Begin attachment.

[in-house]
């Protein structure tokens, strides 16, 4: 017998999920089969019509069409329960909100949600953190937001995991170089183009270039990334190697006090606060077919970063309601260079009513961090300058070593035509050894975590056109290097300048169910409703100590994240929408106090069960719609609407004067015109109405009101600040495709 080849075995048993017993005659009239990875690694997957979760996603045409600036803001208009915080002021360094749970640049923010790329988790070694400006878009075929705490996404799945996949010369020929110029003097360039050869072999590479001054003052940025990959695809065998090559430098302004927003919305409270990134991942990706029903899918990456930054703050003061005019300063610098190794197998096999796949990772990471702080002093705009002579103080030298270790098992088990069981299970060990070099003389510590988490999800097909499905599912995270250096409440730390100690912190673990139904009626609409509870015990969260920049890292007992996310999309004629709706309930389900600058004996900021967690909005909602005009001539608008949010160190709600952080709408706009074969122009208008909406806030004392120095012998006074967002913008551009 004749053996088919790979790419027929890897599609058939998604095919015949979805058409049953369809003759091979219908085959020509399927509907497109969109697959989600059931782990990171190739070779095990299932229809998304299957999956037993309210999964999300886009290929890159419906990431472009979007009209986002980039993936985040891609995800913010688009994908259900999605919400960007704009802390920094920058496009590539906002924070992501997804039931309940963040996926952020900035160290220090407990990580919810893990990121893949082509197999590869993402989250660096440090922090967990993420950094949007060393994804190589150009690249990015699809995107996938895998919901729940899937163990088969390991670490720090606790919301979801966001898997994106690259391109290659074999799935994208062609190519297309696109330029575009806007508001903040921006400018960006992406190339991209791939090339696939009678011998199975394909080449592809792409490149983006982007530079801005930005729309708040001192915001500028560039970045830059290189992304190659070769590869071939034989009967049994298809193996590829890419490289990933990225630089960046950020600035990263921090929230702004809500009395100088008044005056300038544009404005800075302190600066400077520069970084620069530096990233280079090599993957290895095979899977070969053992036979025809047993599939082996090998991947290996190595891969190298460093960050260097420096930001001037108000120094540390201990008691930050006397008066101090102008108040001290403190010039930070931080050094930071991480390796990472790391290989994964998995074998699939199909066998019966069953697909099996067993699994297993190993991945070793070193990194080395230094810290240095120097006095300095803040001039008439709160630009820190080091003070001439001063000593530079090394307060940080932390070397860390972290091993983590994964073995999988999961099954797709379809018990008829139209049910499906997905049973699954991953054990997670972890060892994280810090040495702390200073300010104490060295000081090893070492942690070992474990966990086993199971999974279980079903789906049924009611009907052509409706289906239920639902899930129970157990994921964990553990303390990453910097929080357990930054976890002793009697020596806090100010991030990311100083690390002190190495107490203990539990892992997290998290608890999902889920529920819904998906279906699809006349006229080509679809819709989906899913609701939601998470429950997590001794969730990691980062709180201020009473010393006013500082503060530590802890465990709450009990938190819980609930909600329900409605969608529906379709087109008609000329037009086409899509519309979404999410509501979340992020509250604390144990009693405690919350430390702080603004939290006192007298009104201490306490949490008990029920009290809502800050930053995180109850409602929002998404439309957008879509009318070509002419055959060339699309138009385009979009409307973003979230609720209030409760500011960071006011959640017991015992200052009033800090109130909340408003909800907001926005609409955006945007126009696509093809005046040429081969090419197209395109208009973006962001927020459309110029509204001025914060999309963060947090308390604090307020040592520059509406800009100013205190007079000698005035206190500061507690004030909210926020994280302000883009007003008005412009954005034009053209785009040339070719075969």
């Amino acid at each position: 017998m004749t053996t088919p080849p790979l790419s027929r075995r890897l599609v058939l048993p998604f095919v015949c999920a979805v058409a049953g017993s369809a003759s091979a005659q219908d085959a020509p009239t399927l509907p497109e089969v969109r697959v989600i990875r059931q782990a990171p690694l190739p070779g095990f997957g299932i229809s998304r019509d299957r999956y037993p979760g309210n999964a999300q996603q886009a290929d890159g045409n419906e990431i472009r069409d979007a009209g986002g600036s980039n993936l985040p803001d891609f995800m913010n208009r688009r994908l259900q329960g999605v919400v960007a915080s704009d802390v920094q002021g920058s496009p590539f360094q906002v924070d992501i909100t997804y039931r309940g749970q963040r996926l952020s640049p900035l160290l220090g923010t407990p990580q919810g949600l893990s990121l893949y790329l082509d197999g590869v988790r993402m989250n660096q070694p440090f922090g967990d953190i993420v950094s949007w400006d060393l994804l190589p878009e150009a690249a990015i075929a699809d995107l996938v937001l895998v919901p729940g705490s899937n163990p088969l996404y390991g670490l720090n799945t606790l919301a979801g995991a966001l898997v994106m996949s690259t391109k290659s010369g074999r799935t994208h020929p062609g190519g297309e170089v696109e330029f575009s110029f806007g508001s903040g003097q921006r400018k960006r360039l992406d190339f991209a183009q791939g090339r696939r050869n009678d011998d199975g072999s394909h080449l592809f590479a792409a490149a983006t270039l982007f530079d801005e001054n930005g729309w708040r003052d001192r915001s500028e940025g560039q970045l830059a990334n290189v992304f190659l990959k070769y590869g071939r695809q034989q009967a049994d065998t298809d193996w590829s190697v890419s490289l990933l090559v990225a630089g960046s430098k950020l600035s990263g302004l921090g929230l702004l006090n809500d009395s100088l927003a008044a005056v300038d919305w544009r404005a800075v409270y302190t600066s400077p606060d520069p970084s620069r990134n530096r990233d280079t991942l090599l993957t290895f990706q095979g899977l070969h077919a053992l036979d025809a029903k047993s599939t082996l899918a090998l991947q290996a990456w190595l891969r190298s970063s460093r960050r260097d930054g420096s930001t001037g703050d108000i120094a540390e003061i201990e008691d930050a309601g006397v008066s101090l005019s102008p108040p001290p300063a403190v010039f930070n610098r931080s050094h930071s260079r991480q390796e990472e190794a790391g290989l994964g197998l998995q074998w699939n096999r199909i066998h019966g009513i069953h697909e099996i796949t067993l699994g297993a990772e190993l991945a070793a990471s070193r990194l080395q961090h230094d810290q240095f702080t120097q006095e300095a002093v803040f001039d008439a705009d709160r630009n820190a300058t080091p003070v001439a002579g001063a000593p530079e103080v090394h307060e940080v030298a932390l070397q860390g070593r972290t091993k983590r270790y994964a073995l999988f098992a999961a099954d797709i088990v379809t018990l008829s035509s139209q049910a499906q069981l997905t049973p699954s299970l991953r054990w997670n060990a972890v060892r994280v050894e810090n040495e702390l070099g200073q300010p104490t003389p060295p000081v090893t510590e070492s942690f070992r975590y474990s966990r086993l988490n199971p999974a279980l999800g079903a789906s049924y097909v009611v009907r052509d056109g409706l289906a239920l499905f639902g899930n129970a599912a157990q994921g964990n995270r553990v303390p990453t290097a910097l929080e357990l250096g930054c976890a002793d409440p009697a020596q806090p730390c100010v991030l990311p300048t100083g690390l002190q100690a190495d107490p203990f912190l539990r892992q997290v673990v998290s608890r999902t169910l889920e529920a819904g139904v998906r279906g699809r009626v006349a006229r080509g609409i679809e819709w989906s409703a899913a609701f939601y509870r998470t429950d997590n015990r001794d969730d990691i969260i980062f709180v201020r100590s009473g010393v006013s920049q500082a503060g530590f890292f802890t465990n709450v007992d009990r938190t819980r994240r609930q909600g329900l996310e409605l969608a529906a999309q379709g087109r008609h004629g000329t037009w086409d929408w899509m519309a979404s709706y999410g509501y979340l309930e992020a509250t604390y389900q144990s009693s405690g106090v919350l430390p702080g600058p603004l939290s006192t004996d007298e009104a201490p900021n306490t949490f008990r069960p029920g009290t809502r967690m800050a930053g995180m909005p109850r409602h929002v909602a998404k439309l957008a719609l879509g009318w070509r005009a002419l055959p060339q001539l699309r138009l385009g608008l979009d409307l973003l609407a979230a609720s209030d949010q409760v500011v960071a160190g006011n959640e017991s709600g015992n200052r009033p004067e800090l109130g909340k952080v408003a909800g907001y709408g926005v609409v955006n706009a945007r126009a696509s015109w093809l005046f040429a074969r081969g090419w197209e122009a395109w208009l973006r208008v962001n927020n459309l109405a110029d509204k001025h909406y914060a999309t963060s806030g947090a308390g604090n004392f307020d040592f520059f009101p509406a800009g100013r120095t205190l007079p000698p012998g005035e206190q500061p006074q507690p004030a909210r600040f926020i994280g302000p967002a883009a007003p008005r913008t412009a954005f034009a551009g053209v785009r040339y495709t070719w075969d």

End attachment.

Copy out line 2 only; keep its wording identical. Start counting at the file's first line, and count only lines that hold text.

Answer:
């Protein structure tokens, strides 16, 4: 017998999920089969019509069409329960909100949600953190937001995991170089183009270039990334190697006090606060077919970063309601260079009513961090300058070593035509050894975590056109290097300048169910409703100590994240929408106090069960719609609407004067015109109405009101600040495709 080849075995048993017993005659009239990875690694997957979760996603045409600036803001208009915080002021360094749970640049923010790329988790070694400006878009075929705490996404799945996949010369020929110029003097360039050869072999590479001054003052940025990959695809065998090559430098302004927003919305409270990134991942990706029903899918990456930054703050003061005019300063610098190794197998096999796949990772990471702080002093705009002579103080030298270790098992088990069981299970060990070099003389510590988490999800097909499905599912995270250096409440730390100690912190673990139904009626609409509870015990969260920049890292007992996310999309004629709706309930389900600058004996900021967690909005909602005009001539608008949010160190709600952080709408706009074969122009208008909406806030004392120095012998006074967002913008551009 004749053996088919790979790419027929890897599609058939998604095919015949979805058409049953369809003759091979219908085959020509399927509907497109969109697959989600059931782990990171190739070779095990299932229809998304299957999956037993309210999964999300886009290929890159419906990431472009979007009209986002980039993936985040891609995800913010688009994908259900999605919400960007704009802390920094920058496009590539906002924070992501997804039931309940963040996926952020900035160290220090407990990580919810893990990121893949082509197999590869993402989250660096440090922090967990993420950094949007060393994804190589150009690249990015699809995107996938895998919901729940899937163990088969390991670490720090606790919301979801966001898997994106690259391109290659074999799935994208062609190519297309696109330029575009806007508001903040921006400018960006992406190339991209791939090339696939009678011998199975394909080449592809792409490149983006982007530079801005930005729309708040001192915001500028560039970045830059290189992304190659070769590869071939034989009967049994298809193996590829890419490289990933990225630089960046950020600035990263921090929230702004809500009395100088008044005056300038544009404005800075302190600066400077520069970084620069530096990233280079090599993957290895095979899977070969053992036979025809047993599939082996090998991947290996190595891969190298460093960050260097420096930001001037108000120094540390201990008691930050006397008066101090102008108040001290403190010039930070931080050094930071991480390796990472790391290989994964998995074998699939199909066998019966069953697909099996067993699994297993190993991945070793070193990194080395230094810290240095120097006095300095803040001039008439709160630009820190080091003070001439001063000593530079090394307060940080932390070397860390972290091993983590994964073995999988999961099954797709379809018990008829139209049910499906997905049973699954991953054990997670972890060892994280810090040495702390200073300010104490060295000081090893070492942690070992474990966990086993199971999974279980079903789906049924009611009907052509409706289906239920639902899930129970157990994921964990553990303390990453910097929080357990930054976890002793009697020596806090100010991030990311100083690390002190190495107490203990539990892992997290998290608890999902889920529920819904998906279906699809006349006229080509679809819709989906899913609701939601998470429950997590001794969730990691980062709180201020009473010393006013500082503060530590802890465990709450009990938190819980609930909600329900409605969608529906379709087109008609000329037009086409899509519309979404999410509501979340992020509250604390144990009693405690919350430390702080603004939290006192007298009104201490306490949490008990029920009290809502800050930053995180109850409602929002998404439309957008879509009318070509002419055959060339699309138009385009979009409307973003979230609720209030409760500011960071006011959640017991015992200052009033800090109130909340408003909800907001926005609409955006945007126009696509093809005046040429081969090419197209395109208009973006962001927020459309110029509204001025914060999309963060947090308390604090307020040592520059509406800009100013205190007079000698005035206190500061507690004030909210926020994280302000883009007003008005412009954005034009053209785009040339070719075969």